VIDEO: Today's Headline News from Associated Press
BEIRUT (AP) -- Several United Nations peacekeepers from the Philippines who were abducted by Syrian rebels said in videos posted online Thursday that they are safe and sound, even as activists reported clashes and shelling in the area where U.N. troops are being held.
Opposition fighters detained 21 Filipino peacekeepers near the village of Jamlah in the Golan Heights on Wednesday. The abduction marked the first time since U.N. troops began patrolling an Israeli-Syrian armistice line in the Golan Heights nearly 40 years ago that U.N. forces have encountered trouble during their mission, said Timor Goksel, a Beirut-based former United Nations official in the region.
One of the videos posted online shows three men dressed in camouflage and blue bullet-proof vests emblazoned with the U.N. and "Philippines."
FACEBOOK GETTING READY TO CHANGE NEWS FEED
NEW YORK (AP) -- Amid chatter of "Facebook fatigue," real or imagined, the world's biggest social networking company is getting ready to unveil a new version of News Feed, the flow of status updates, photos and advertisements its users see on the site.
Facebook Inc. is hosting an event at its Menlo Park, Calif., headquarters on Thursday to show off "a new look for News Feed." The company offered no other details on what the changes will be in an invitation sent to journalists and bloggers. It will be Facebook's second staged event at its headquarters since the company's May initial public offering. The company unveiled a search feature at the first one in January.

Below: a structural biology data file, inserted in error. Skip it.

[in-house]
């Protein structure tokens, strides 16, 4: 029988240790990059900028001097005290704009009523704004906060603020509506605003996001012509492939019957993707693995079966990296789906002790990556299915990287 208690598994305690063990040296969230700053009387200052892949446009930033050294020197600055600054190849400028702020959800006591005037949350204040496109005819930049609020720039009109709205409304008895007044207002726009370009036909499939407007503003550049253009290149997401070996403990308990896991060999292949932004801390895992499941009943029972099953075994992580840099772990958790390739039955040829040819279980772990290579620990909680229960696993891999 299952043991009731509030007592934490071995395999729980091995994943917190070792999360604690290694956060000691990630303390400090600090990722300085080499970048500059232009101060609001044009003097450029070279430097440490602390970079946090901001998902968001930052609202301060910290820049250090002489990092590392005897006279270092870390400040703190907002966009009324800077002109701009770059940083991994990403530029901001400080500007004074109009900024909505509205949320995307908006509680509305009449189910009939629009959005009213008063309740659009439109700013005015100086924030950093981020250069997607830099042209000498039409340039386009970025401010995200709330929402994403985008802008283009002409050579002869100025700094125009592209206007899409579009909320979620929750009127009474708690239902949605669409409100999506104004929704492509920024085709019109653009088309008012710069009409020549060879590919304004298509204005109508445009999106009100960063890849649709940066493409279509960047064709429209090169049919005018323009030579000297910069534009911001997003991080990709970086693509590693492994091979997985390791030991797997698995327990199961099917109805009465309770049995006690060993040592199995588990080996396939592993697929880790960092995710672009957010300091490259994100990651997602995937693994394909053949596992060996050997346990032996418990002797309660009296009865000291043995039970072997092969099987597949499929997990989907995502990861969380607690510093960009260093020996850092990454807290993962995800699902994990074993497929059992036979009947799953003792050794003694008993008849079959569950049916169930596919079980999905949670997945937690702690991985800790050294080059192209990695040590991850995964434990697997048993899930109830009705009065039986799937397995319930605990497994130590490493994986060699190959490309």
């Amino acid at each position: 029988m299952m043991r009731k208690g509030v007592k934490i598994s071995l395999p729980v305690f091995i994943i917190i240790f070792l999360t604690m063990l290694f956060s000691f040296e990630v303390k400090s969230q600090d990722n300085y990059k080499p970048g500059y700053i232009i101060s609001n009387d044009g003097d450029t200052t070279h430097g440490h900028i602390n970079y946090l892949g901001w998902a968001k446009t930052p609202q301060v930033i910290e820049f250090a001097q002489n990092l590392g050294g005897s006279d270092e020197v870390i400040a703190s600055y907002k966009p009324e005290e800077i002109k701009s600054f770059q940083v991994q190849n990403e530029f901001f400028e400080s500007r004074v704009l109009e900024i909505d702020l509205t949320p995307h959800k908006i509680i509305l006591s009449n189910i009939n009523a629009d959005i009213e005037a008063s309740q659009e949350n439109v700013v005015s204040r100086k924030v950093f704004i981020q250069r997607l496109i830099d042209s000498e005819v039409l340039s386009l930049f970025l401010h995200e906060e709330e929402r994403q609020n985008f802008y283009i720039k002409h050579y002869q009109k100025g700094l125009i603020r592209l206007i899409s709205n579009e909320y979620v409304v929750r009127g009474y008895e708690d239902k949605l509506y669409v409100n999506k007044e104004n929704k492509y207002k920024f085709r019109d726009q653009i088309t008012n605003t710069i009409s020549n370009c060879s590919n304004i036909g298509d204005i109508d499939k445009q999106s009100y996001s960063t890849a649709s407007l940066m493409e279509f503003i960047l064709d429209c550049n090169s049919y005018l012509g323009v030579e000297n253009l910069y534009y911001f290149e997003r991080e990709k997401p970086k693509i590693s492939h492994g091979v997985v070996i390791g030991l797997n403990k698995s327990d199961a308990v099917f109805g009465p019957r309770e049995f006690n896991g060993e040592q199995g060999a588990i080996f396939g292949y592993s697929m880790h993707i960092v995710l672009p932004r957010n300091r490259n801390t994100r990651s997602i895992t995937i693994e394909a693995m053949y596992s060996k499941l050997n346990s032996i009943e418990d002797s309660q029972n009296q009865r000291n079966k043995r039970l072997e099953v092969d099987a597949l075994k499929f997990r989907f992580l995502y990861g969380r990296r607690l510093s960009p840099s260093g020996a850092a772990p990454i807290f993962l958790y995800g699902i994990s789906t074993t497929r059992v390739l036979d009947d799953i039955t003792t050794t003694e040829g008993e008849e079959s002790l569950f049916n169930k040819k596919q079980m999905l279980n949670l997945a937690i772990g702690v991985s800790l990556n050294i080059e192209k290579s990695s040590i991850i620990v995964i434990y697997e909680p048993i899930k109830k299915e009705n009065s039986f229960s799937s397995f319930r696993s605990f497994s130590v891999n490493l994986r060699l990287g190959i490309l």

If past site changes are any indication, the News Feed tweaks may take some getting used to and will likely lead to user grumbles. Facebook users often complain about changes to the site, whether it's cosmetic tweaks or the overhaul of privacy settings
CASH CAN BRIBE DIETERS TO LOSE WEIGHT, STUDY FINDS
Willpower apparently can be bought. The chance to win or lose $20 a month enticed dieters in a yearlong study to drop an average of 9 pounds - four times more weight than others who were not offered dough to pass up the doughnuts.
Many employers, insurers and Internet programs dangle dollars to try to change bad habits like smoking or not exercising, but most studies have found this doesn't work very well or for very long.
The new study, done with Mayo Clinic employees, was the longest test yet of financial incentives for weight loss. Doctors think it succeeded because it had a mix of carrots and sticks - penalties for not losing weight, multiple ways to earn cash for succeeding, and a chance to recoup lost money if you fell off the "diet wagon" and later repented.
Incentives are "not like training wheels where people learn healthy habits and then will continue them on their own" - you have to keep them up for them to work, said one study leader, Dr. Steve Driver of Mayo in Rochester, Minn.
SENATOR'S FILIBUSTER ON CIA NOMINEE DIVIDES GOP
WASHINGTON (AP) -- Republicans split bitterly Thursday over a GOP senator's old-school filibuster of President Barack Obama's CIA nominee John Brennan amid claims that the administration could use drones to target Americans suspected of terrorism.
Just hours after Sen. Rand Paul ended his nearly 13-hour talkathon - and got an endorsement from Minority Leader and fellow Kentuckian Mitch McConnell - two senior Republicans on the Armed Services Committee dismissed Paul's claims as unfounded and ridiculous.
Both Sens. John McCain of Arizona and Lindsey Graham of South Carolina also challenged members of their own party.